SAN FRANCISCO — In the latest high-profile breach of a company’s computer network, hackers have infiltrated the online marketplace eBay, gaining access to the personal data of 145 million customers, the company said Wednesday.
The hackers broke into an eBay database containing names, e-mail addresses, birth dates, encrypted passwords, physical addresses, and phone numbers.
There was no indication that the attackers obtained financial information such as credit and debit card numbers or gained access to customer accounts at PayPal, which is owned by eBay, said Amanda Miller, a company spokeswoman. The company has not seen evidence of fraudulent activity that could be linked to the breach, she said.
Still, hackers could use the stolen data for identity theft. Personal information — such as e-mails, passwords, and birth dates — is regularly sold on the black market to criminals who use it for phishing or identity theft.
Security experts warned that the stolen information would make eBay customers easy targets for phishing attacks, in which criminals send e-mails that bait victims into clicking on malicious links or direct them to fake login screens where they are asked to enter more valuable information, such as a Social Security number.
“Expect an uptick in phishing. Do not click links in e-mail or discuss anything over the phone,” warned Trey Ford, a strategist at Rapid7, a security firm in Boston.
EBay discovered the breach earlier this month when the company’s internal security team noticed that some of its employees were engaged in unusual activity on its corporate network, said Mark Carges, the company’s chief technology officer. He said eBay uses several different security technologies, which alerted staff to suspicious activity.
EBay contacted the FBI’s San Francisco office as well as an outside computer forensics firm. Working together, they found that hackers had been inside eBay’s corporate network since late February.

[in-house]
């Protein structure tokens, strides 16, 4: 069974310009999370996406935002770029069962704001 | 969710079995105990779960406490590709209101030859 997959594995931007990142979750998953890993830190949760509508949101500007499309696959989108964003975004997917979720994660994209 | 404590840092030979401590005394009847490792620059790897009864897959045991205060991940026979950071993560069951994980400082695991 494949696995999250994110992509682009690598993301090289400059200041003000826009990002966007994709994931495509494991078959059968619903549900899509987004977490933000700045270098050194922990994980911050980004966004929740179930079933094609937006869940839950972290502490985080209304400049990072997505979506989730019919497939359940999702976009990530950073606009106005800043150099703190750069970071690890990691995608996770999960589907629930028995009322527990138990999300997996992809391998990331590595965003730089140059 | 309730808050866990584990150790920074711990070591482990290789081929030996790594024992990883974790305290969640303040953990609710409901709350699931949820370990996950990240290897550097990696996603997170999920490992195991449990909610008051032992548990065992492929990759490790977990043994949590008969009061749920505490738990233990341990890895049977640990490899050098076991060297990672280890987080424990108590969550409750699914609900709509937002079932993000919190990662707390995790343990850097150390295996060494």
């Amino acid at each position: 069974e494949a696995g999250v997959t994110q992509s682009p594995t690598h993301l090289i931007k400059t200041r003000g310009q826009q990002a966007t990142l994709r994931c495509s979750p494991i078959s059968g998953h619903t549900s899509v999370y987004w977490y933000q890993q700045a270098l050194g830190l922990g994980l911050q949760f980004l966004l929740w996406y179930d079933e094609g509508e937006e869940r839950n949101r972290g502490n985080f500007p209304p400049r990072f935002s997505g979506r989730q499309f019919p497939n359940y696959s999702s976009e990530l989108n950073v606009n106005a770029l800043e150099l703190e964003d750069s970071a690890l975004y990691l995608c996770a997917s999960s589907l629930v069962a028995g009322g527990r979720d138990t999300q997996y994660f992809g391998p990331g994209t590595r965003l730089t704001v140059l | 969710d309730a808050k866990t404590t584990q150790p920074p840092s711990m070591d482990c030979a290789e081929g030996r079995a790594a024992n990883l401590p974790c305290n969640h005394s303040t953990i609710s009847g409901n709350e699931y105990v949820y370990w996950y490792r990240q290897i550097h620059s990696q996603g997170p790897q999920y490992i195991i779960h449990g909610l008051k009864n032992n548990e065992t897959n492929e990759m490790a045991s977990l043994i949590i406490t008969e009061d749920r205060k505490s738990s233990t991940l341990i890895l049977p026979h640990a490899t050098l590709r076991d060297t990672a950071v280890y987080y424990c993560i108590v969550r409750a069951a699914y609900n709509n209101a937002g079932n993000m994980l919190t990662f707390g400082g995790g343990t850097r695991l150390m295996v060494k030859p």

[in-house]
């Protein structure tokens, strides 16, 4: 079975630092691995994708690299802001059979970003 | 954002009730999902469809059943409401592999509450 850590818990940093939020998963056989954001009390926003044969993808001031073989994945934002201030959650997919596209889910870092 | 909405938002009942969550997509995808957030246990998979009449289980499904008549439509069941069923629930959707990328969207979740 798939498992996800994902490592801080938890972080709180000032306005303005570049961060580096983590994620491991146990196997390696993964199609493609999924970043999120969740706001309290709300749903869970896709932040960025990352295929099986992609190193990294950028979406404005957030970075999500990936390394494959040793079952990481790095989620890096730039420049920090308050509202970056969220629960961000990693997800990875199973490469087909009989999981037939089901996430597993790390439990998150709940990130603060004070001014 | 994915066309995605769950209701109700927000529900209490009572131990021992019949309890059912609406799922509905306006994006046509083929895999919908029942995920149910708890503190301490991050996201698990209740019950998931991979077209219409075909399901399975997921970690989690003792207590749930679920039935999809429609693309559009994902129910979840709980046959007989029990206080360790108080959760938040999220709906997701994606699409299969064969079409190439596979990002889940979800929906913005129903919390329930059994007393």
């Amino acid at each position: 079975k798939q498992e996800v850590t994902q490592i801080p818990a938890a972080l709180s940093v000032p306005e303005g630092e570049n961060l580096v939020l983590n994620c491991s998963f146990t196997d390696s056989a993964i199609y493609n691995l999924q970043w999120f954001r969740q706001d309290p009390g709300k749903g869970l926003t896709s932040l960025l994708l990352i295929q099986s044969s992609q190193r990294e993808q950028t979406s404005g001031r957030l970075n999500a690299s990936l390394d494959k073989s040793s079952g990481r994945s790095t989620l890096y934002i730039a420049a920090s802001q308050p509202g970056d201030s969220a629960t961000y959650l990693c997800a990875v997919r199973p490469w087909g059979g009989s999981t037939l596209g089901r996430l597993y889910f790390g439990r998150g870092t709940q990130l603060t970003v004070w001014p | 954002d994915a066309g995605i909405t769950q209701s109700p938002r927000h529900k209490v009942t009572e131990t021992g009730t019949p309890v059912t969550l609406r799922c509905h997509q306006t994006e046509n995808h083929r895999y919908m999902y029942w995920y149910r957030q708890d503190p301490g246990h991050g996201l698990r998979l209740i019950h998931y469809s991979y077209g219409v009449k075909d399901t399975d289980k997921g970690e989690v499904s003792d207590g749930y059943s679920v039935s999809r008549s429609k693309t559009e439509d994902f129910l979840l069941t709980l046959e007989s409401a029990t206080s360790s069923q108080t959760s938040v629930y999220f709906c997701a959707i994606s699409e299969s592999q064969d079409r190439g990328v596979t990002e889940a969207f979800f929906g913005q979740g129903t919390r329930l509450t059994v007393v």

By studying computer logs, eBay discovered that hackers had stolen the credentials of several of its employees and, with their user names and passwords, gained unauthorized access to eBay’s corporate network. Once inside, they were able to copy a database containing information on all 145 million of the company’s customers, according to Alan Marks, eBay’s senior vice president of global communications.
Marks said eBay stored its financial data separately. Still, the company advised users with the same password for eBay and PayPal to change passwords immediately on both.
Though notification laws differ, most states require that companies notify customers of a breach only if their names are compromised in combination with other information such as a credit card or a Social Security number. But there are exceptions for encrypted information: As long as companies scramble consumer information with basic encryption, the law does not require firms to tell customers about a breach.
In eBay’s case, the company stored users’ names, e-mail, and physical addresses and birth dates in plain text but encrypted their passwords.